The Room Key: Are Hotels Falling Short When Bringing Up New Managers?  

Steve Shern, an area managing director for Thompson Hotels, shares two areas he finds lacking when it comes to bringing up the next generation of hotel managers.

Hospitality career development

The Room Key is LODGING’s advice column for hoteliers, managers, and team members at all levels of hospitality. Have a question for our experts? Submit it here.


What do you think is lacking when it comes to bringing up new and young managers?   

When it comes to bringing up the next generation of managers, hotels are lacking in two areas.

1An emphasis on patience

Young managers often aren’t willing to spend enough time in one position before moving onto something different. Hotel leaders need experiences in places they never anticipated to get to where they want to end up. Just because you’re coming out of school with a hospitality degree doesn’t mean you’re on the fast track to upper management. I always look for people who have the right mindset, are eager to learn and honest, and are not afraid to make mistakes.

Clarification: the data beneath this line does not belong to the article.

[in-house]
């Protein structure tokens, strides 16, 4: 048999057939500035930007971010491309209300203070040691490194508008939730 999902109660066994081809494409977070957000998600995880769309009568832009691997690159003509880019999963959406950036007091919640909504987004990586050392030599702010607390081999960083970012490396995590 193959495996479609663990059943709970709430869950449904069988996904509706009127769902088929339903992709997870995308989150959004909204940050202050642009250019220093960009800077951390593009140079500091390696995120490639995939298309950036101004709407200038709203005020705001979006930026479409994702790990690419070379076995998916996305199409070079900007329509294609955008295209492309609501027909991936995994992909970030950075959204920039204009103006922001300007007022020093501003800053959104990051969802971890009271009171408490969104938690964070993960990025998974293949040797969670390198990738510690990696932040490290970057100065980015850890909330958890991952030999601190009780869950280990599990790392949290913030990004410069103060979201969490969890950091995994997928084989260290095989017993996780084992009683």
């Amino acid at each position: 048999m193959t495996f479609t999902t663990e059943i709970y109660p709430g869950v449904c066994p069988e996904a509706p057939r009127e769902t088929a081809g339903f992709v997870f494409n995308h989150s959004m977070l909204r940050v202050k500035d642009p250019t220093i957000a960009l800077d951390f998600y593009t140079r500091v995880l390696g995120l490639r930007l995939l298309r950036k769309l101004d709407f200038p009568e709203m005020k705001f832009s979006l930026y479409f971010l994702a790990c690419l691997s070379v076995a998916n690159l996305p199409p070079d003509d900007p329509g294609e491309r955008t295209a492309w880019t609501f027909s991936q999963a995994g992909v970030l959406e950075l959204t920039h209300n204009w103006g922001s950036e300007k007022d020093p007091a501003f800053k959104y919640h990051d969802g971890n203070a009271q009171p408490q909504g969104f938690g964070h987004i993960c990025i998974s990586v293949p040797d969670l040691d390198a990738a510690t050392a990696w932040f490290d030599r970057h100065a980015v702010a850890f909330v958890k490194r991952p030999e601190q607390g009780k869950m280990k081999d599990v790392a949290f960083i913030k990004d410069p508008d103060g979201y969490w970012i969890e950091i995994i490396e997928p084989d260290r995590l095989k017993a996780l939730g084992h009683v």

2Support of curiosity and learning through discovery

We need to look for and develop managers who have a healthy dose of curiosity and are interested in learning through discovery. First-time managers are often promoted from a line-level position where their success is based on what they do as an individual, but when you’re a leader, your success is based on your team’s performance. By developing young managers’ abilities to analyze a situation and be proactive about finding solutions—rather than just rewarding people for checking off things on the “to-do” list—we will build better leaders.

 

Answered by Steve Shern, Area Managing Director, Thompson Hotels

 


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